Cinque Terre is comprised of five incredibly colourful fishing villages, each perched on jagged cliff sides and surrounded by teal waters. This place is Instagram heaven and one of the most bucket-list worthy places around. The villages and coastline are not only part of the Cinque Terre National Park, but also a UNESCO World Heritage Site. Fun fact, Italy is home to 50 UNESCO sites, the largest of any country. With its national park status ensuring no large hotel chains or fast food joints have been able to set up shop, it’s like stepping into a time warp void of any modern day eyesores we’re so accustomed to (I’m talking about you McDonald’s and your shiny golden arches). With five colourful villages to choose from, you’re going to have a hard time choosing your favourite.
Like all the villages, Riomaggiore has been well preserved and still maintains its rustic charm. While it may be a tourist town, you can still experience local Italian life as you watch women hang laundry out their windows and elderly men whistle together on park benches.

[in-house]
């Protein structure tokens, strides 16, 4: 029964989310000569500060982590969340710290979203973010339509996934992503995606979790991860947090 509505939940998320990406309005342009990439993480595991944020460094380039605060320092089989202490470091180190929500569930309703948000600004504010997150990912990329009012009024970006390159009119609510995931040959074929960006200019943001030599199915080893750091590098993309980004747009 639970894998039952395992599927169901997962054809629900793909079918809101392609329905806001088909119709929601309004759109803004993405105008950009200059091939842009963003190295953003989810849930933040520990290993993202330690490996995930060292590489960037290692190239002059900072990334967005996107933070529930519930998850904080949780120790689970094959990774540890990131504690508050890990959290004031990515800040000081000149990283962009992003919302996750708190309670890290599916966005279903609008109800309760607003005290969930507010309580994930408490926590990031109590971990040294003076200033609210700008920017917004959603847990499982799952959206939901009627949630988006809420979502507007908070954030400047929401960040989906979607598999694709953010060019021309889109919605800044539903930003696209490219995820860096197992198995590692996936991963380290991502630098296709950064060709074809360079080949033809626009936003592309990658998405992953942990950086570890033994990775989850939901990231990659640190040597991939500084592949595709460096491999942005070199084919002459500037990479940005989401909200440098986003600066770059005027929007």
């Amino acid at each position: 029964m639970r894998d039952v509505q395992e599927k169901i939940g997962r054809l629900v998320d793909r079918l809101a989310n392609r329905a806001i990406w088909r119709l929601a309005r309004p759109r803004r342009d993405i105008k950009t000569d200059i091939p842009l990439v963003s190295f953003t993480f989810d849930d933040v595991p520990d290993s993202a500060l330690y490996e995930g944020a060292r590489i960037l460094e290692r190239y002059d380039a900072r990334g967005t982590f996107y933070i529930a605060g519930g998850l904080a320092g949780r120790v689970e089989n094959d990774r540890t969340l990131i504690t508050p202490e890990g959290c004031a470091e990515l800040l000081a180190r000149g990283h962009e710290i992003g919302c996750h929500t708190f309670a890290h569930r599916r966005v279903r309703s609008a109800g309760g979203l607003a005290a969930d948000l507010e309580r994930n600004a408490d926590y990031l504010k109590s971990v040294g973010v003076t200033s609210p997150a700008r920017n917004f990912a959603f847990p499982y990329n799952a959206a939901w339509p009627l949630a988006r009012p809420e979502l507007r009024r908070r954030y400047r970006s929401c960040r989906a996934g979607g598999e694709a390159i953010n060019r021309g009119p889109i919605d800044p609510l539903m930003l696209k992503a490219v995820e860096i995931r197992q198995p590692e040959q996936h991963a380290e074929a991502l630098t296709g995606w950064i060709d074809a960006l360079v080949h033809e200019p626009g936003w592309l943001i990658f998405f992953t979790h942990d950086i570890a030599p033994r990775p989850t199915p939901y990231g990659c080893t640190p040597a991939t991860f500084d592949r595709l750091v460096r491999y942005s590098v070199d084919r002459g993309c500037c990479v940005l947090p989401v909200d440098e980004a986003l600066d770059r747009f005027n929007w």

Best table in town: The most popular activity to do here is grab a take away pizza or paper cone of seafood and enjoy it by the harbor as the sun goes down.
Best view point: To get that golden shot of Riomaggiore from the water, head down to the rocky outcrop by the harbor and start climbing over all those rocks.
Arguably one of the most photogenic towns of Cinque Terre, Manarola is also a favourite amongst couples as it is considered the most romantic of all the villages. While there’s no beach here, that doesn’t stop the summer crowds from laying their towels on any rock and square metre of the boat ramp they can find. If you’re thinking of doing this, I highly recommend bringing an inflatable lilo for some added comfort.